Bias confirmation. We’ve all experienced it. Like when we buy a new vehicle, a make and model we haven’t really noticed or favoured before. In fact, in the back of our mind, while we were doing the sales dance in the showroom, the doubts keep creeping in. Why have I never seen any of these out in the street? Why am I thinking about being the first one in the history of ever to buy this vehicle? And then we drive away from the dealership and our doubts are relieved because this make and model of vehicle is, in fact, everywhere!
It turns out many people have also bought that very vehicle. So many. And we feel better.
Of course, there are no more of them than before we walked onto the dealership lot. We just never noticed them before we bought one. This is all a form a confirmation bias. Seeing things through the lens of our own bias..in this example.. a very recently and expensively acquired bias.
Then too we carry our own bias to the oil and gas news and pipelines news we consume. It’s hard to be too critical of the fact that western Canadians who understand the importance of the oil and gas business to our collective and individual quality of life have a negative bias when it comes to sector news we read or watch or hear. We are seem to always be prepared for the worst.
The recent court rulings on TMX evinced a negative reaction from many in the sector. The top line reporting of those rulings confirmed a negative bias: that no pipelines will ever get built again…ever.
But here’s why these two recent rulings might actually be a reason for hope.
In the case of the federal court of appeal ruling a few weeks ago on 12 motions to intervene against TMX.
6 of the 12 motions were defeated including 2 of them from First Nations. Unprecedented.
Other intervenor motions denied came from Youth Climate Strikers, BC Nature, Raincoast and the City of Vancouver (you may want to consider their application to intervene when planning to spend your tourism dollars )
In the previous round on TMX every intervenor motion was allowed with no explanation from the court. In the Northern Gateway round the same was true.
So this was a marked changed in a court ruling on a pipeline approval process. In fact, I’ve heard concerns the ruling was ‘too good’ and that an application for a leave to appeal to the Supreme Court might benefit from a concern as to how far this ruling moved the pendulum.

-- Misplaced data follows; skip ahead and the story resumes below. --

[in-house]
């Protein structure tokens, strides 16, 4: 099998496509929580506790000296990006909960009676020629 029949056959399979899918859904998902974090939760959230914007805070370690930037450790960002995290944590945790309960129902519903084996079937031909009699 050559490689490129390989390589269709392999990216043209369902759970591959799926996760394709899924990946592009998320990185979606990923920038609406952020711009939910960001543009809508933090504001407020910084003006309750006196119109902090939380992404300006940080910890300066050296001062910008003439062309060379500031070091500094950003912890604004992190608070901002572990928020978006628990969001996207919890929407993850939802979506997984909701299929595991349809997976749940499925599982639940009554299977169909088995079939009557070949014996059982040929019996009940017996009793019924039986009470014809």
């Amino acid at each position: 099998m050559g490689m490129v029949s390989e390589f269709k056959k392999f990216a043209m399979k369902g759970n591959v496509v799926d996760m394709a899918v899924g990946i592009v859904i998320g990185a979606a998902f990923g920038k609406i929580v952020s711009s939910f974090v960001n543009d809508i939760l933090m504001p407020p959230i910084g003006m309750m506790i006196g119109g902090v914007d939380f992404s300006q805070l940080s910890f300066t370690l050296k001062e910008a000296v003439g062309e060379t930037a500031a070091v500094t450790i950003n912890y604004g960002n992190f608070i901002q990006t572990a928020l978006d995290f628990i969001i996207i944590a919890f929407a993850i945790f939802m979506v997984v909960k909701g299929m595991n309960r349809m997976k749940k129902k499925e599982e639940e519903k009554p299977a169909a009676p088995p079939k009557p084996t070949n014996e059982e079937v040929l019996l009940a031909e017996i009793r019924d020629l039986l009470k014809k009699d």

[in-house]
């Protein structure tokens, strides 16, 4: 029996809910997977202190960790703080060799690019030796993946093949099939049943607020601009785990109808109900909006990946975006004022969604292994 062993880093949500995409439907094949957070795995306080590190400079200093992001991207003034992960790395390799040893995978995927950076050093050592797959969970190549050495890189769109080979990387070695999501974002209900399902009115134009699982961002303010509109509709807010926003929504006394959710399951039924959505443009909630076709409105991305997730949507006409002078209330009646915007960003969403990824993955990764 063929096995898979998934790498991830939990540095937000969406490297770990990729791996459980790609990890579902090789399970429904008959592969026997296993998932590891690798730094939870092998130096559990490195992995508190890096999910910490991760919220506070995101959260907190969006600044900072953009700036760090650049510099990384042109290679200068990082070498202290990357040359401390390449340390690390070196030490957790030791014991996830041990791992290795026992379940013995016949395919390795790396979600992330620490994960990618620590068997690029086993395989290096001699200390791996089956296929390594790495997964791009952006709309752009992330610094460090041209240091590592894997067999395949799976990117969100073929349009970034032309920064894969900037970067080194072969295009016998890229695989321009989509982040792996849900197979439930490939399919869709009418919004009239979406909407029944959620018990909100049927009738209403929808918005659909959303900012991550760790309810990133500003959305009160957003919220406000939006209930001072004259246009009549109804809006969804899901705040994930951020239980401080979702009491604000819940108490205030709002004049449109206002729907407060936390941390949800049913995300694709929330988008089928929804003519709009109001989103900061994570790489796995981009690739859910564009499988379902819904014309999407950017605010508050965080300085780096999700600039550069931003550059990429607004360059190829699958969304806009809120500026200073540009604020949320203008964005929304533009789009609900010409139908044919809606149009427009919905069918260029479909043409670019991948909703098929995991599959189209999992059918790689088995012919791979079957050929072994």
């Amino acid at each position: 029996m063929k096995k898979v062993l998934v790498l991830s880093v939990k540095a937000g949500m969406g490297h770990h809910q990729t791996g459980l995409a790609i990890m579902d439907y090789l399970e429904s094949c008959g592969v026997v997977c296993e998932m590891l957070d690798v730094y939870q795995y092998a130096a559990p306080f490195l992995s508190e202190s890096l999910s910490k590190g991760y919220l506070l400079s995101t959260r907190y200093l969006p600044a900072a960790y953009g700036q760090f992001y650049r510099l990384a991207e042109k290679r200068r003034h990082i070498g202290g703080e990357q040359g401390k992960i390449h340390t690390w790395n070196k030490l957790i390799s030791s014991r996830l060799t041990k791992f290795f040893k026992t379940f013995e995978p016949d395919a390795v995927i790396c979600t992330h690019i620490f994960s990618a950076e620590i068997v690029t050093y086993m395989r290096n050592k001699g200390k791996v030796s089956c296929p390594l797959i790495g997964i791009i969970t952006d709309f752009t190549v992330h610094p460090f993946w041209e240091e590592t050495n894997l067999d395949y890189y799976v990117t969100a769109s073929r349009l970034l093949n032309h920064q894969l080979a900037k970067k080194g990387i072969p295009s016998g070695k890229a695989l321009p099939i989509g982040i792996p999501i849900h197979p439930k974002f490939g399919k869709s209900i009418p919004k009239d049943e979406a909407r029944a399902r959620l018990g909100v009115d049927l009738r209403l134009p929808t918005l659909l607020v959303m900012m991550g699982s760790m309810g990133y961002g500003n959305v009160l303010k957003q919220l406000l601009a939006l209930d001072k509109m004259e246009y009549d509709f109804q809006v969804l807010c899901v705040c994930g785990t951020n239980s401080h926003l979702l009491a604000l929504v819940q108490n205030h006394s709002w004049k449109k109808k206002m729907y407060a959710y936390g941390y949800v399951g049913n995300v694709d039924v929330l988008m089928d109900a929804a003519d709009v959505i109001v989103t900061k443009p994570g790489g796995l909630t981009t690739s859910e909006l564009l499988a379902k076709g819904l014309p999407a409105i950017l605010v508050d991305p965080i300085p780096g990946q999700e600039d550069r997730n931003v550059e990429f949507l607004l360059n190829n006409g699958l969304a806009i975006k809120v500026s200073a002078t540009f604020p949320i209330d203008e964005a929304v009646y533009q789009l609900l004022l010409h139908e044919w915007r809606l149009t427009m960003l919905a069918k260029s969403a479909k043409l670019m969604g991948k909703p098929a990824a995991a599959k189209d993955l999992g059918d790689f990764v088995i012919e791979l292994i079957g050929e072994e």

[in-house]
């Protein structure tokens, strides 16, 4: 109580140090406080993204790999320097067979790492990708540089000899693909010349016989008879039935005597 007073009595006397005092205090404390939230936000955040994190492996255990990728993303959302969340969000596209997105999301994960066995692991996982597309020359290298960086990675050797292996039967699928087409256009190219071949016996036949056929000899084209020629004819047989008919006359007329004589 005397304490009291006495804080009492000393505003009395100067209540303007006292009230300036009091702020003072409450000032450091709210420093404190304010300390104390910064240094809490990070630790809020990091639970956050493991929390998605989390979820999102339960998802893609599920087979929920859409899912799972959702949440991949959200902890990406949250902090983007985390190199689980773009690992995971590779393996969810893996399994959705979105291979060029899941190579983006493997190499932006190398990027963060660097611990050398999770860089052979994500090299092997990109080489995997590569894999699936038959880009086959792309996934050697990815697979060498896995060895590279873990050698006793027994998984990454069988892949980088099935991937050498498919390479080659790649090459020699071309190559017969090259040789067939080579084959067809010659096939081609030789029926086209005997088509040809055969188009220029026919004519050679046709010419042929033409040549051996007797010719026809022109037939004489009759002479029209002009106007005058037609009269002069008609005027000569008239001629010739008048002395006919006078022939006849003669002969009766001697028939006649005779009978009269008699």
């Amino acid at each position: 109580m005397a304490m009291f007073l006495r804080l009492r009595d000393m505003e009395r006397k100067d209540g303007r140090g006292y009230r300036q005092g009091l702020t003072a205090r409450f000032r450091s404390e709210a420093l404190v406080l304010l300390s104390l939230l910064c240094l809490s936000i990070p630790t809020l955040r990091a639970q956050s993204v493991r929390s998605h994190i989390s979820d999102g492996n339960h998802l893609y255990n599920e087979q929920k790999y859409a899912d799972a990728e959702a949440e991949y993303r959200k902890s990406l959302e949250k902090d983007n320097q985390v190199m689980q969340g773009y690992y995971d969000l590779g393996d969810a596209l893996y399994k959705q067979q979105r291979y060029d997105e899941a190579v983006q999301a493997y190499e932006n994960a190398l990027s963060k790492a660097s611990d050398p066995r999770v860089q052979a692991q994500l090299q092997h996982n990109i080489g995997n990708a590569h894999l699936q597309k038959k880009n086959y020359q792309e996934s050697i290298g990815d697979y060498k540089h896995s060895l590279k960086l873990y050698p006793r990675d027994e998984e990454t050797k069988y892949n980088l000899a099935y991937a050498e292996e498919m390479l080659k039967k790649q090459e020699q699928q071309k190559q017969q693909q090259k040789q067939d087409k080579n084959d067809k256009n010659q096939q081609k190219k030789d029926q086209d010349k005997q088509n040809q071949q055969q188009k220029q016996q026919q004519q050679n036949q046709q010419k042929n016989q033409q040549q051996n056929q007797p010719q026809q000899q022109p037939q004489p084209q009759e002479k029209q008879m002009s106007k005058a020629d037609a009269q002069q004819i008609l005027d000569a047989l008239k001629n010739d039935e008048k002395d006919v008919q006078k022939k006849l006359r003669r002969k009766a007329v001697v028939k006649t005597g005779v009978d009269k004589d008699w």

Then there is this week’s ruling from the British Columbia Court of Appeal – another win for TM that in some quarters has been mischaracterized as a setback. The Court of Appeal heard appeals from Vancouver and the Squamish FN in which the main appeal claim was:
BC approved the TM Pipeline based on the NEB Report. The NEB Report was sent back to the NEB for Reconsideration. So, the Provincial approval (the “EAC”) should be quashed and the whole process must restart at ground zero.
The BCCA rejected this argument entirely, instead holding that the EAC stands – it is alive and well which means that TM can continue to construct. But, if the BC government believes that the conditions that attach to the EAC should be revised because of the NEB reconsideration, then it should revise them. Importantly, the Court was very clear that any such revision must fall squarely within BC’s very limited (if any) jurisdiction over federal pipelines. The Court helpfully added: “BC cannot prevent or impede construction or operation of the pipeline” and “cannot order assessments that the NEB refused to order”.
It’s understandable that many were quick to leap on what on the face of these rulings seem to confirm our negative bias. On these occasions however it is even more important to remain open to the positive even if it’s not in the top line report or the tweets we read. There is much in these rulings that commend a positive reaction; some reason for hope. Rational hope in Canada’s oil and gas sector is essential just now.
The sector needs it, Calgary needs it, Alberta, my province needs it, and Canada needs it.
Osler, Hoskin and Harcourt LLP
Brad Wall served as the 14th Premier of Saskatchewan from 2007 to 2018